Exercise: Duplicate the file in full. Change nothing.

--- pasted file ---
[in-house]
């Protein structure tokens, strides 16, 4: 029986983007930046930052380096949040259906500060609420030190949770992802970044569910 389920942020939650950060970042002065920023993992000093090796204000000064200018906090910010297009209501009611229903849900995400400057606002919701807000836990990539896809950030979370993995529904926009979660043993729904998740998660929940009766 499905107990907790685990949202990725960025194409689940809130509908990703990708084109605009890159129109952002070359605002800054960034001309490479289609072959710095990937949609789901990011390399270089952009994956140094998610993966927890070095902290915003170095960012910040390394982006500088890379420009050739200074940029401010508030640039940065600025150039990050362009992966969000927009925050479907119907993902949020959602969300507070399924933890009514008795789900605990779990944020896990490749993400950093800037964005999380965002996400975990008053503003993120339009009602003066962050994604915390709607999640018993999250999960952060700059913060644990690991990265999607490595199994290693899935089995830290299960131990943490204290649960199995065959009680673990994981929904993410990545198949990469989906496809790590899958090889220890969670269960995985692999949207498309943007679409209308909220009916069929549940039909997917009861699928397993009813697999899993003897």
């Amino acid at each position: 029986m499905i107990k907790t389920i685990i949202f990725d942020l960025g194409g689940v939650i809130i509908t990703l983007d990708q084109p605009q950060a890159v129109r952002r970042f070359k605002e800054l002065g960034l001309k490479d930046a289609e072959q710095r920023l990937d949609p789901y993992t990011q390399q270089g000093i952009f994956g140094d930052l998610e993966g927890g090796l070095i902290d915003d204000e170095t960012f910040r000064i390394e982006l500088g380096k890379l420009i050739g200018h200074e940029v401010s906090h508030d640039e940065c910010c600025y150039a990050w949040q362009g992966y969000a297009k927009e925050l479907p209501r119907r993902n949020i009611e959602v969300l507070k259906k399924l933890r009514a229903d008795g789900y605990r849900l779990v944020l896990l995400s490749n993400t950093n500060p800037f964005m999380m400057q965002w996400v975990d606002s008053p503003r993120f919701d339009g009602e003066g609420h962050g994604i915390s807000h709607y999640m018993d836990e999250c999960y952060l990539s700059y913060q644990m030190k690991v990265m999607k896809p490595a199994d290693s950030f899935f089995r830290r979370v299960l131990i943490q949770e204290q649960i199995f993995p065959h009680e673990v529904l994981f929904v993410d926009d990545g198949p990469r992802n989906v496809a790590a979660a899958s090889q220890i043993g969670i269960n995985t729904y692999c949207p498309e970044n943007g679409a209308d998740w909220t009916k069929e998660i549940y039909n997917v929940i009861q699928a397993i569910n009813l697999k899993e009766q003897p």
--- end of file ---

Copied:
[in-house]
């Protein structure tokens, strides 16, 4: 029986983007930046930052380096949040259906500060609420030190949770992802970044569910 389920942020939650950060970042002065920023993992000093090796204000000064200018906090910010297009209501009611229903849900995400400057606002919701807000836990990539896809950030979370993995529904926009979660043993729904998740998660929940009766 499905107990907790685990949202990725960025194409689940809130509908990703990708084109605009890159129109952002070359605002800054960034001309490479289609072959710095990937949609789901990011390399270089952009994956140094998610993966927890070095902290915003170095960012910040390394982006500088890379420009050739200074940029401010508030640039940065600025150039990050362009992966969000927009925050479907119907993902949020959602969300507070399924933890009514008795789900605990779990944020896990490749993400950093800037964005999380965002996400975990008053503003993120339009009602003066962050994604915390709607999640018993999250999960952060700059913060644990690991990265999607490595199994290693899935089995830290299960131990943490204290649960199995065959009680673990994981929904993410990545198949990469989906496809790590899958090889220890969670269960995985692999949207498309943007679409209308909220009916069929549940039909997917009861699928397993009813697999899993003897």
């Amino acid at each position: 029986m499905i107990k907790t389920i685990i949202f990725d942020l960025g194409g689940v939650i809130i509908t990703l983007d990708q084109p605009q950060a890159v129109r952002r970042f070359k605002e800054l002065g960034l001309k490479d930046a289609e072959q710095r920023l990937d949609p789901y993992t990011q390399q270089g000093i952009f994956g140094d930052l998610e993966g927890g090796l070095i902290d915003d204000e170095t960012f910040r000064i390394e982006l500088g380096k890379l420009i050739g200018h200074e940029v401010s906090h508030d640039e940065c910010c600025y150039a990050w949040q362009g992966y969000a297009k927009e925050l479907p209501r119907r993902n949020i009611e959602v969300l507070k259906k399924l933890r009514a229903d008795g789900y605990r849900l779990v944020l896990l995400s490749n993400t950093n500060p800037f964005m999380m400057q965002w996400v975990d606002s008053p503003r993120f919701d339009g009602e003066g609420h962050g994604i915390s807000h709607y999640m018993d836990e999250c999960y952060l990539s700059y913060q644990m030190k690991v990265m999607k896809p490595a199994d290693s950030f899935f089995r830290r979370v299960l131990i943490q949770e204290q649960i199995f993995p065959h009680e673990v529904l994981f929904v993410d926009d990545g198949p990469r992802n989906v496809a790590a979660a899958s090889q220890i043993g969670i269960n995985t729904y692999c949207p498309e970044n943007g679409a209308d998740w909220t009916k069929e998660i549940y039909n997917v929940i009861q699928a397993i569910n009813l697999k899993e009766q003897p």